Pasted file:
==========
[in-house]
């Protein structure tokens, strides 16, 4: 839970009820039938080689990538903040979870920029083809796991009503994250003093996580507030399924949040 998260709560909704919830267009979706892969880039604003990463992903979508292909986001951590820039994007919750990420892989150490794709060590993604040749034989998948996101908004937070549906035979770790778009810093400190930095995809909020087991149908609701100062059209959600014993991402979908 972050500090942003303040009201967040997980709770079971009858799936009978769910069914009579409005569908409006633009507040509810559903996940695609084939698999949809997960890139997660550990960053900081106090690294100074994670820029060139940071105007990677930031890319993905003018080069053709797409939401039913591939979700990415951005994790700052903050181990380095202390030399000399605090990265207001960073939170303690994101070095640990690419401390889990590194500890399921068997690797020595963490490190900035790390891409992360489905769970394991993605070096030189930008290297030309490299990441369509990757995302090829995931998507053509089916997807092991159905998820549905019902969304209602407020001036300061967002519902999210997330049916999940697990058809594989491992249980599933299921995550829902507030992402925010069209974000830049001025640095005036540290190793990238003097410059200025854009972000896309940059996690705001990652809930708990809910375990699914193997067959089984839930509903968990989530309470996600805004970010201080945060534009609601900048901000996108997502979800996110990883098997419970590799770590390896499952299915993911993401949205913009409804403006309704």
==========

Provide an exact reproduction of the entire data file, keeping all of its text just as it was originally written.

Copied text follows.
[in-house]
């Protein structure tokens, strides 16, 4: 839970009820039938080689990538903040979870920029083809796991009503994250003093996580507030399924949040 998260709560909704919830267009979706892969880039604003990463992903979508292909986001951590820039994007919750990420892989150490794709060590993604040749034989998948996101908004937070549906035979770790778009810093400190930095995809909020087991149908609701100062059209959600014993991402979908 972050500090942003303040009201967040997980709770079971009858799936009978769910069914009579409005569908409006633009507040509810559903996940695609084939698999949809997960890139997660550990960053900081106090690294100074994670820029060139940071105007990677930031890319993905003018080069053709797409939401039913591939979700990415951005994790700052903050181990380095202390030399000399605090990265207001960073939170303690994101070095640990690419401390889990590194500890399921068997690797020595963490490190900035790390891409992360489905769970394991993605070096030189930008290297030309490299990441369509990757995302090829995931998507053509089916997807092991159905998820549905019902969304209602407020001036300061967002519902999210997330049916999940697990058809594989491992249980599933299921995550829902507030992402925010069209974000830049001025640095005036540290190793990238003097410059200025854009972000896309940059996690705001990652809930708990809910375990699914193997067959089984839930509903968990989530309470996600805004970010201080945060534009609601900048901000996108997502979800996110990883098997419970590799770590390896499952299915993911993401949205913009409804403006309704």